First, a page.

To make love the basis of marriage, one must have occasion to meet and socialize with members of the opposite sex. It is here that the culture war is clear. Islamists overwhelmingly think it is morally wrong for unmarried young women and men to even meet each other unaccompanied in a public place, let alone to kiss. Eighty percent of those who want no trace of Islam in the nation-state think there is nothing wrong with unmarried people meeting each other unaccompanied, whereas only 18 percent who want Turkey to be an Islamic state can accept such meetings. The Gulen community understands this and provides mechanisms for chaste dating to take place. Pious coffee houses have popped up in neighborhoods like Fatih to serve young Muslims who want to meet each other in a non-scandalous setting.
But when it comes to the morality of unmarried kissing - and here we are talking about the act itself, not whether it takes place in public -- the moral objections are even greater. Islamists are much more likely to think it is wrong, but so are seculars. Only half of the pure secularists think there is nothing wrong with unmarried kissing. The issue of public kissing is unresolved even among secularists.
Kissing strikes at the heart of the Islamists' notion of modesty. A woman's right to dress modestly has been an Islamist demand for decades. Those who believe that a Muslim woman is religiously obliged to cover her hair are also much more likely to think it is wrong for young unmarried women and men to kiss each other.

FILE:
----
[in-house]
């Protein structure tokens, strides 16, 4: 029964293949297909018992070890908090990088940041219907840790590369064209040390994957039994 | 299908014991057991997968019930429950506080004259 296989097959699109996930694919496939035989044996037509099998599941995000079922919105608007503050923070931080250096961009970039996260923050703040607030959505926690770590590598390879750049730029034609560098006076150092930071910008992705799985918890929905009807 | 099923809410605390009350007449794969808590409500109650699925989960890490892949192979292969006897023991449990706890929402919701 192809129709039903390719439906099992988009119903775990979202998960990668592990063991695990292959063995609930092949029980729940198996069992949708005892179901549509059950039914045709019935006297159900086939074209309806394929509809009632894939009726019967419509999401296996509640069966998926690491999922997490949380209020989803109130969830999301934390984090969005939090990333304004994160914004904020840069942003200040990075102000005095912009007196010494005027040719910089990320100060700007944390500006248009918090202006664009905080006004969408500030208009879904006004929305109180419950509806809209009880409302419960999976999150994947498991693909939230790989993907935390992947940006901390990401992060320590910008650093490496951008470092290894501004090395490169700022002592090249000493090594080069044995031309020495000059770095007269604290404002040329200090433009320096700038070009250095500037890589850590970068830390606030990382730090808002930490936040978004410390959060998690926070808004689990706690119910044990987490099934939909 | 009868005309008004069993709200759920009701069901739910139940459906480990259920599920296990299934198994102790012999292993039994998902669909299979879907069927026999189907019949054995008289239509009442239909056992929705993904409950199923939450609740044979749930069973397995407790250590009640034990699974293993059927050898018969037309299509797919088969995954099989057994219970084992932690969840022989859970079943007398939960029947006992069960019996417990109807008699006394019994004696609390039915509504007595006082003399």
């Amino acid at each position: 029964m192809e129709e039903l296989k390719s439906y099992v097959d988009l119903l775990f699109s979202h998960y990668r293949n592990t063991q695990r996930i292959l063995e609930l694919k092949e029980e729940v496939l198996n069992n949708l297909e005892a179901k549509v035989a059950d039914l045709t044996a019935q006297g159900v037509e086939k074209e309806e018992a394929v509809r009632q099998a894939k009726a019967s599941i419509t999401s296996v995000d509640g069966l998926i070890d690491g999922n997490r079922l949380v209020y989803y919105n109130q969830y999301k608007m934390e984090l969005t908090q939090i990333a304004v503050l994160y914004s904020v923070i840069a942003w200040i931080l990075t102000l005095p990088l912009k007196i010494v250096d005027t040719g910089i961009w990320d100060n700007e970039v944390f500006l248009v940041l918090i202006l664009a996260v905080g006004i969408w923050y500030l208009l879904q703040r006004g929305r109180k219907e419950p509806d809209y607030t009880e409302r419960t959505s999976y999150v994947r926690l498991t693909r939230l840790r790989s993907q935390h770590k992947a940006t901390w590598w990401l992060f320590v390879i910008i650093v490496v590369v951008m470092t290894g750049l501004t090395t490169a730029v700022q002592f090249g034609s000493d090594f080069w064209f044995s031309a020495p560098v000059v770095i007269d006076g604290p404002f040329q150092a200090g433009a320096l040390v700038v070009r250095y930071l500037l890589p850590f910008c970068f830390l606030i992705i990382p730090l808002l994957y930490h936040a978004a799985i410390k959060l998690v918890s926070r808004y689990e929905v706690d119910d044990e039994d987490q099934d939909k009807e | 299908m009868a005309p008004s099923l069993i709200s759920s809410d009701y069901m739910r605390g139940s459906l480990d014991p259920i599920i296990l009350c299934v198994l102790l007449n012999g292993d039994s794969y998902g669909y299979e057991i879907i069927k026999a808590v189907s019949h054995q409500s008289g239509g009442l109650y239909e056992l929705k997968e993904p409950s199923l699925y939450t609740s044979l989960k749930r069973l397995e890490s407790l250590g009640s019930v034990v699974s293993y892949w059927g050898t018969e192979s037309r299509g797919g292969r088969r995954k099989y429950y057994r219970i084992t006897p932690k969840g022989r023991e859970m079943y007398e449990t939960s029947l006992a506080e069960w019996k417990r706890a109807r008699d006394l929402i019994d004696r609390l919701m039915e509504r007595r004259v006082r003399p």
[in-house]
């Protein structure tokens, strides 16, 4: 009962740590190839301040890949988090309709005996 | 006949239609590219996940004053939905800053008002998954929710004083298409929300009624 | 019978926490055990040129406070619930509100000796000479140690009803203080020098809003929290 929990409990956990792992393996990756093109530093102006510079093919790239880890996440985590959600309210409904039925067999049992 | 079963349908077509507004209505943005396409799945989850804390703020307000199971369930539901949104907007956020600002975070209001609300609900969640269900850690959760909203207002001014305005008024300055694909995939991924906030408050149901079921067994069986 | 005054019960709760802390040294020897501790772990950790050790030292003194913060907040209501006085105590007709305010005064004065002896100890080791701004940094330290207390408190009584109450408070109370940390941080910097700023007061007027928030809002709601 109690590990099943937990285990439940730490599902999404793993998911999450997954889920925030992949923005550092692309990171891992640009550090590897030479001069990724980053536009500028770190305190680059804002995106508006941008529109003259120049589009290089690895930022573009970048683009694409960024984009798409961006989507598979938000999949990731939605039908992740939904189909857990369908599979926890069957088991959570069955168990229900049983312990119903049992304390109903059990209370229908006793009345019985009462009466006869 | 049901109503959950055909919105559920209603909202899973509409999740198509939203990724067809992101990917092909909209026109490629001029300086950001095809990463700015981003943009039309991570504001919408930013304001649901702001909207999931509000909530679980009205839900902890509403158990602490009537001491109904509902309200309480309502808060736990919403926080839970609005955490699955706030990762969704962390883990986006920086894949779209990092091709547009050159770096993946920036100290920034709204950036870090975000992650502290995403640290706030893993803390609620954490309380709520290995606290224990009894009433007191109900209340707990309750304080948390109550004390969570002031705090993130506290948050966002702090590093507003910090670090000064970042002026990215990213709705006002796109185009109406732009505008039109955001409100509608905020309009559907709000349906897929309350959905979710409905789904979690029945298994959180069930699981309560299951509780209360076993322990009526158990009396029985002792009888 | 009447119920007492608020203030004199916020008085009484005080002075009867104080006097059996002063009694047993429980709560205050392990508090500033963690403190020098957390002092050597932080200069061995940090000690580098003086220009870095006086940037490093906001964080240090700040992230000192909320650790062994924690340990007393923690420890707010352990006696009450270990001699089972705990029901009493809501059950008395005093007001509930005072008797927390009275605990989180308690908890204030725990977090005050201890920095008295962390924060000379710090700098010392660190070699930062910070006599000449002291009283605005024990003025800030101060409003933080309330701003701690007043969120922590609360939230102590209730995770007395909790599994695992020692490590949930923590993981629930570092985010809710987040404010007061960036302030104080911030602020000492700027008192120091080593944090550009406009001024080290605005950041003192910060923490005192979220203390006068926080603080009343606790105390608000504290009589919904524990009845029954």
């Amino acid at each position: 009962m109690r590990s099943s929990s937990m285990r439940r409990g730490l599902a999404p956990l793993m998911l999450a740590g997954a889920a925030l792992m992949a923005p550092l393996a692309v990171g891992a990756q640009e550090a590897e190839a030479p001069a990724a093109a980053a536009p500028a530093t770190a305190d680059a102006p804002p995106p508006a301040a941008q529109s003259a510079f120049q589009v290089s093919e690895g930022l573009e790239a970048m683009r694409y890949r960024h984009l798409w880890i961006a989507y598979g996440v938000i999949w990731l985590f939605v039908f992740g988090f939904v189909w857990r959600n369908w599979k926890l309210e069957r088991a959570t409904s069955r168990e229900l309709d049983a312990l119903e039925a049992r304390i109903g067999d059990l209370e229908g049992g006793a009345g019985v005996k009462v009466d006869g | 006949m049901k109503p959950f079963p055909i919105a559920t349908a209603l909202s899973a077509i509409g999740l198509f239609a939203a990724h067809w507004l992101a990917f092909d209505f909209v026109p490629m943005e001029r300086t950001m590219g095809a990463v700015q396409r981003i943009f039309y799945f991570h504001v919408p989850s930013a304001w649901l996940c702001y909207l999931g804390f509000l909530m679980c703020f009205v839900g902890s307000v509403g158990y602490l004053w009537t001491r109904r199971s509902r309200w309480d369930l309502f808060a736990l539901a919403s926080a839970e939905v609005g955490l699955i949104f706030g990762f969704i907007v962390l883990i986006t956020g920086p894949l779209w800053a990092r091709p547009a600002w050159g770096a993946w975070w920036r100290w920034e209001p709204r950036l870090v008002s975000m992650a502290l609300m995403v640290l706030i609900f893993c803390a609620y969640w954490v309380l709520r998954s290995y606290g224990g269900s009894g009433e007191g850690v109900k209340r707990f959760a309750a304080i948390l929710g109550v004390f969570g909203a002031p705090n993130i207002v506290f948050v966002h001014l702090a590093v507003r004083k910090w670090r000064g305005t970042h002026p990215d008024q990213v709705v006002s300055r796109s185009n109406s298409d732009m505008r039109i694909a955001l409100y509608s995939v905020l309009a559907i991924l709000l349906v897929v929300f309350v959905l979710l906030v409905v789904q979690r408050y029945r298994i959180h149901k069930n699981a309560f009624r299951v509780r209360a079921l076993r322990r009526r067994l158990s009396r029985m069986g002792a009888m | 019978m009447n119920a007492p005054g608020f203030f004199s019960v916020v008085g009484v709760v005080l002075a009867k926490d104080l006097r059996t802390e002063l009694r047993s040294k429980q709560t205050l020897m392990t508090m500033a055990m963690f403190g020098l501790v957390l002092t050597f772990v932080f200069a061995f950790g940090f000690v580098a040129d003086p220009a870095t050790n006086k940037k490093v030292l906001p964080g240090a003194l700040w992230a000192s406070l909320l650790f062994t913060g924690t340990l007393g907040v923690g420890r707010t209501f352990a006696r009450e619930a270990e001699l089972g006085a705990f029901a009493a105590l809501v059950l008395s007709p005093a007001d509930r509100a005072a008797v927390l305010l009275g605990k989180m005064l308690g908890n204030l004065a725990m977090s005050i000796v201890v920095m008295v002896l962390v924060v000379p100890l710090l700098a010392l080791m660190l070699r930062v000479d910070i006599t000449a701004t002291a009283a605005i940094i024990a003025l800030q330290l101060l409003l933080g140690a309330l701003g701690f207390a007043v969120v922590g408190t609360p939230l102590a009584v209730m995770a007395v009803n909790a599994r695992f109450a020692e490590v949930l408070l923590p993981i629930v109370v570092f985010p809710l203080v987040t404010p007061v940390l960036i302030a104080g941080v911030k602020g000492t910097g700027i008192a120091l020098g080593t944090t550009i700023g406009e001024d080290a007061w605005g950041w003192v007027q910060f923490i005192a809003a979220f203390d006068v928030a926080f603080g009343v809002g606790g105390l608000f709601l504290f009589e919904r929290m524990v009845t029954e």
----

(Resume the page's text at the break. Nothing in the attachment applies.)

A Muslim Woman Should Wear the Hijab
For Unmarrieds to Kiss Is... Yes No
Always Wrong 43% 7%
Almost Always Wrong 6% 3%
Only Wrong Sometimes 21% 12%
Almost Never Wrong 5% 14%
Not Wrong At All 19% 64%
Numbers of Cases 207 139
Statistical significance p.=000
But just because you are pious, and you think female modesty is important, and you even think that it is morally wrong for unmarried couples to kiss does not mean you do not do it yourself. As you can see in the second table, single Turks who believe that women should cover their hair in public are much less likely to have ever kissed somebody. But they do do it: 44 percent of those who believe that veiling is religiously obligatory have kissed somebody. That's a lot of kissing. We get more or less the same results when we look at Islamists. Young single supporters of an Islamic state are kissing their partners as well.
Love flourishes where people feel free to make choices -- with their capital, their votes and their hearts. The AKP must live in the freer world it helped create. It is fooling itself if it believes it can control the consequences of that individual freedom by banishing kissing. The conduct of its own supporters suggests otherwise.
Female Modesty and Kissing: A Muslim Women Should Wear the Hijab?
Ever Engaged in Kissing? Yes No Don't Know
No 56% 32% 43%
Yes 44% 68% 57%
Number of Cases 149 84 122
Statistical significance p = .000
Turkey will not become an American Gomorrah just because its young people push for greater rights in matters related to love and intimacy. Just like their parents did with the market and the democratic nation-state, one way or another young Turkish Muslims of the future will find a way to make their piety work with their love lives. It may not be in a subway or tram, but they are not going to stop kissing.